By Jennifer Hill, CRME, Vice President, Commercial Strategy, Kalibri Labs
For the last 90 days, we’ve all been inundated with articles, listicles, conversations, and think pieces around “what’s coming in 2022,” and thematically, it seems as if the same issues are highlighted: shifts in business mix, traveler adoption of technology, changes in booking patterns, etc. The pandemic has made these reports even more prevalent, as everyone continues to gather information to help them understand what may be on the horizon.
But how many of these trends should we actually be considering on a day-to-day or longer-term basis? How do we make sense of it all? The HSMAI Revenue Optimization Advisory Board recently discussed this and shared their thoughts on navigating these new-year trends.
Consider if it’s really a trend or just normal industry progression.
“Are we calling things trends and bringing focus to them when, actually, they are just the natural evolution in the order of things?” said one advisory board member. “I think technology is always one of those key ‘trends’ areas, in terms of how travelers are using it and how they’re interacting with our hotel teams as they’re using it. That feels, to me, like something we’ve talked about for almost a decade — was it the pandemic that just [accelerated the] adoption of it? What does that mean for the trend?”
Determine which trends to engage with.
“When we see these trends being talked about, there’s almost a feeling that we have to react to everything — that everything we see or any change in customer behavior should spur change in our business practice,” one advisory board member offered. “And so, with a lot of things we’re reading into our data, if we find something different, we really must stop and say, ‘So what? Does this really matter? Does this require change in business deployment?’ Or is it just something that’s interesting, but still plays within the parameters of what we do on a normal basis?”
Another advisory board member said, “In our organization, we ask ourselves, ‘How long do we need to see something happen before we make organizational or strategic change?’ It’s a hard question to answer, especially at different tiers of an organization, from an individual hotel level to the corporate side of things. The more data or emerging ideas you’re exposed to, the more you have to consider if implementing them will be the healthiest thing for your business, in terms of stability.”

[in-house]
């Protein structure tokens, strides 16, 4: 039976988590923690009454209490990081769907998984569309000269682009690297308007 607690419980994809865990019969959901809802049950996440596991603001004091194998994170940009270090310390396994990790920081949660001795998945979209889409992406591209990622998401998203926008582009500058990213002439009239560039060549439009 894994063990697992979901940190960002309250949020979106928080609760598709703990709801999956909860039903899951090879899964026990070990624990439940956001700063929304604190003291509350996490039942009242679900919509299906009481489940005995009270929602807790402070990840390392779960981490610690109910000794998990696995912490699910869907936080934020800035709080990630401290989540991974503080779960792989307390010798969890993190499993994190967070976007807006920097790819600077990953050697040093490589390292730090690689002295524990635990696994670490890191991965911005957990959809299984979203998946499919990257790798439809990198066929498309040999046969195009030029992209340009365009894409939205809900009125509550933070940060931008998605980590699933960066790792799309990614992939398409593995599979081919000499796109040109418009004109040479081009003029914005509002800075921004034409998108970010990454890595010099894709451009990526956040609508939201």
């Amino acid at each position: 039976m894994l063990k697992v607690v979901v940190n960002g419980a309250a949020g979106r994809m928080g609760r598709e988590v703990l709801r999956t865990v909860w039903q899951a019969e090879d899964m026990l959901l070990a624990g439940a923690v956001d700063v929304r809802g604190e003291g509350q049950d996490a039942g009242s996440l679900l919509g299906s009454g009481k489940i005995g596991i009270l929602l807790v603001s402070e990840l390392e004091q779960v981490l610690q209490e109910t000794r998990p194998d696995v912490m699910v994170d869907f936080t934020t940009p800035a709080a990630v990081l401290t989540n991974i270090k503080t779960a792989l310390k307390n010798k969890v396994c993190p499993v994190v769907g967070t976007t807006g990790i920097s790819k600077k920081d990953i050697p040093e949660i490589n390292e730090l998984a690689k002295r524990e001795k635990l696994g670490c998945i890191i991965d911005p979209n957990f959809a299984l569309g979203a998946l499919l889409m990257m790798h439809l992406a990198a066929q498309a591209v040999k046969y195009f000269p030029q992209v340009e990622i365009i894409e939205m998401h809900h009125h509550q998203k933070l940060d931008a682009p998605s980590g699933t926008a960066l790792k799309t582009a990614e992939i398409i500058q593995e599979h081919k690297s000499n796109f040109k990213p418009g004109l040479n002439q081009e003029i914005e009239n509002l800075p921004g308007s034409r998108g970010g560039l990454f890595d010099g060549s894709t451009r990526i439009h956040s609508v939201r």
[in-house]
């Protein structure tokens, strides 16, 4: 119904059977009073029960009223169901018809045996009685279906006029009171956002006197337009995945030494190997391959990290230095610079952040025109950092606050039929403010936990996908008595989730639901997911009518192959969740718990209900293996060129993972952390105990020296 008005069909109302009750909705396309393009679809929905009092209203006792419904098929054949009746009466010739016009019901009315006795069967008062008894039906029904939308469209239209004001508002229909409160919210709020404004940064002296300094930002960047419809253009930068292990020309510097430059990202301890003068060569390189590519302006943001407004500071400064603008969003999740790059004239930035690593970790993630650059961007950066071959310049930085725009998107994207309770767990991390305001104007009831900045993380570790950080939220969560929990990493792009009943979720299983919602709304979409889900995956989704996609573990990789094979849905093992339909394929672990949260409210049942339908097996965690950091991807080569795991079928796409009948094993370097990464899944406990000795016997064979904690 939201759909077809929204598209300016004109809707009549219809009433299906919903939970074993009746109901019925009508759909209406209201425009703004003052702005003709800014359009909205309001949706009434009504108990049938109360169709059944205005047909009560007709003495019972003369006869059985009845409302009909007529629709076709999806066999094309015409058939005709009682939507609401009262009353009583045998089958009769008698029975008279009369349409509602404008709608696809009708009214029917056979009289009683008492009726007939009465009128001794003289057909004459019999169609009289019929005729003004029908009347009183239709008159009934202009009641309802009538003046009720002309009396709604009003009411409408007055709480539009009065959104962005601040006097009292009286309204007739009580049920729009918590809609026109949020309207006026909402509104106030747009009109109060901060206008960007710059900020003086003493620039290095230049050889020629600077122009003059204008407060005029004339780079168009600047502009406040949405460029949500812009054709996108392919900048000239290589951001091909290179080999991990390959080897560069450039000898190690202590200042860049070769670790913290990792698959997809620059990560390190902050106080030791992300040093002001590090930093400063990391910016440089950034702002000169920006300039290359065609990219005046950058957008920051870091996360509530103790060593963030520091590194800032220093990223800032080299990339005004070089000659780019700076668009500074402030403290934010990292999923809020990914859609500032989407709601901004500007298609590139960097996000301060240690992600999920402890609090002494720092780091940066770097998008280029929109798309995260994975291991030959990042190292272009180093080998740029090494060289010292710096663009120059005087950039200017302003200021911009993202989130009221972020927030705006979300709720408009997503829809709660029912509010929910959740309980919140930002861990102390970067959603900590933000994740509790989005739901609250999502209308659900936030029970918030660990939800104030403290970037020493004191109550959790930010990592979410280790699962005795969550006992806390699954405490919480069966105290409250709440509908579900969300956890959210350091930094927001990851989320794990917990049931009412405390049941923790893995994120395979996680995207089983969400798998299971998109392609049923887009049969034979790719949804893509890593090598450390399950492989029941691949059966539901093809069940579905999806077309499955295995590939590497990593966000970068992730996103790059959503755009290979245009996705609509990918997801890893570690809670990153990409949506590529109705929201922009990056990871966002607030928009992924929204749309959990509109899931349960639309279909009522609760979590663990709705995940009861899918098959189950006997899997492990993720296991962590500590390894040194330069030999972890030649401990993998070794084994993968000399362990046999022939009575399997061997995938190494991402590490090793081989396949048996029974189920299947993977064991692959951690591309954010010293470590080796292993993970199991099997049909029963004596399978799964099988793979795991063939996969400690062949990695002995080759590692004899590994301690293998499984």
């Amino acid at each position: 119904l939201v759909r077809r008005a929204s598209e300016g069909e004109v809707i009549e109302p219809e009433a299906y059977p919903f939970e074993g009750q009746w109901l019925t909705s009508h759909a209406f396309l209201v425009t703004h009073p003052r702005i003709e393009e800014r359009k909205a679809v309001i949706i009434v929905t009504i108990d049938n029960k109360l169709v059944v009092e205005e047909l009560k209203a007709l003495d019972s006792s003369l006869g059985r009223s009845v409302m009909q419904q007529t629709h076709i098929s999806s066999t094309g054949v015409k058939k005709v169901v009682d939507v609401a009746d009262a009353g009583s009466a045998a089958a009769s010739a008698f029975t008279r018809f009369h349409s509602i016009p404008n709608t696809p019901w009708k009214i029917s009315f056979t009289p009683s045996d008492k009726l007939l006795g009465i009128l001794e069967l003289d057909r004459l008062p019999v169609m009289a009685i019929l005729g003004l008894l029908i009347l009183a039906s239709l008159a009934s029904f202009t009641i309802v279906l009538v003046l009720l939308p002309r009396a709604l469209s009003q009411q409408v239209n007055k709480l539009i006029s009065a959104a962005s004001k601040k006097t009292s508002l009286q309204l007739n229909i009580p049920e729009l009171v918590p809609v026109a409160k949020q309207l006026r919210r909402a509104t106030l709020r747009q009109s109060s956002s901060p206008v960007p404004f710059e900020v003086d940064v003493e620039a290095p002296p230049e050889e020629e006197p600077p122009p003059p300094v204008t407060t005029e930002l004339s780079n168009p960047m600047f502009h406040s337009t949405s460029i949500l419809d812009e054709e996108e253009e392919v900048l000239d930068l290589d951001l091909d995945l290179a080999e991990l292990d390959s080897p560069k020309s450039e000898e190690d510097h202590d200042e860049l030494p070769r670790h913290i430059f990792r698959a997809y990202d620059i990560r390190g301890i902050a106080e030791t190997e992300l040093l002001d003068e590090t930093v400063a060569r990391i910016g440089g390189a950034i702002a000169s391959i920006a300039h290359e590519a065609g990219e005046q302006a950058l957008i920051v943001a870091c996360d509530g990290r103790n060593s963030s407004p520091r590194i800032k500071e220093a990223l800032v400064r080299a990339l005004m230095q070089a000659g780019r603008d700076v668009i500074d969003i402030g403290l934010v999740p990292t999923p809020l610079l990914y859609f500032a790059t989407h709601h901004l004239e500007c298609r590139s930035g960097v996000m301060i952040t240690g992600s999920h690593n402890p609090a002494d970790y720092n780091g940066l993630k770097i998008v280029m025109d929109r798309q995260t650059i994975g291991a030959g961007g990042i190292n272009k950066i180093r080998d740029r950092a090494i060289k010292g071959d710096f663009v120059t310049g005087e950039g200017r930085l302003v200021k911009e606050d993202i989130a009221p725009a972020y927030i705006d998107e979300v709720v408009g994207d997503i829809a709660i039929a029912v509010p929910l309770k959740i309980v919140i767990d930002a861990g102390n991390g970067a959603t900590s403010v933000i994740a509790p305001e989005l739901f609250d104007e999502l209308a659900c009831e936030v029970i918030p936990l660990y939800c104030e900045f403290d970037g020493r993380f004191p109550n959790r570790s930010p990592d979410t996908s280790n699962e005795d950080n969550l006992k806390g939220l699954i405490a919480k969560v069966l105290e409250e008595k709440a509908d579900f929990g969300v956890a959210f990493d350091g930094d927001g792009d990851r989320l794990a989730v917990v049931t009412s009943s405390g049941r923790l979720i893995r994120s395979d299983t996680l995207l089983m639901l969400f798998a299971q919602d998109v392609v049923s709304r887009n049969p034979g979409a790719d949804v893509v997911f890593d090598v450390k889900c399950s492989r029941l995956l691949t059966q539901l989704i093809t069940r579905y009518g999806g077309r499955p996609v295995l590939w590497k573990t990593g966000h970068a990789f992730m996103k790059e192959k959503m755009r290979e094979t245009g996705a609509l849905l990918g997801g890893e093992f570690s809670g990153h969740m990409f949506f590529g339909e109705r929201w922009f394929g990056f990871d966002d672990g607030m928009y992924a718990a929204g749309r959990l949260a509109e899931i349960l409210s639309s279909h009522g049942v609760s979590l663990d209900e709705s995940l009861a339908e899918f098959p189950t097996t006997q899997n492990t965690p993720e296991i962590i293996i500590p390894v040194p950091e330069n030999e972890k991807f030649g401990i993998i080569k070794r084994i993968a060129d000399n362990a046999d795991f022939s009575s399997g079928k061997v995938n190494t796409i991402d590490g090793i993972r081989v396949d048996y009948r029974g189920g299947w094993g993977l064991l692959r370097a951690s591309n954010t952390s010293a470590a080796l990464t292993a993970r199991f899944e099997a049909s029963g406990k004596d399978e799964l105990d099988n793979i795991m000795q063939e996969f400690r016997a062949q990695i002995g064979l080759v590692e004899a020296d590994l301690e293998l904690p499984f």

Put the trends in perspective.
“Our business structures are very people-focused, smaller assets, so something might happen four or five times, and then we have MDs who are trying to reprogram their entire resort because, whatever is currently happening, has been front and center with them and they’re making it a much bigger deal than it really is,” one member explained. “So, there have been a lot of debunking conversations we’ve had with certain travel trends we’ve seen, especially within leisure. We have to say, ‘I know you feel this is a major issue, but if we look at the impact of X, Y, Z, it’s really not an issue.’”
Another member continued, “It’s almost a bit of an uphill battle, where you have ownership groups or asset managers picking up on those snippets coming off Wall Street and similar sources, but they don’t necessarily apply, to the same degree, to all your markets or locations, especially when you operate internationally. The amount of energy required to counteract this and provide data to debunk this takes away from doing those more essential tasks.”
Be aware of trend bias.
“When I see trends reports being published, I always look at the source and think about their potential angle and their objectivity,” one member expressed. “Practitioners should be the ones who are identifying the trends and sharing them with industry publications. And it should be a priority, as practitioners are the ones experiencing and working through these times.”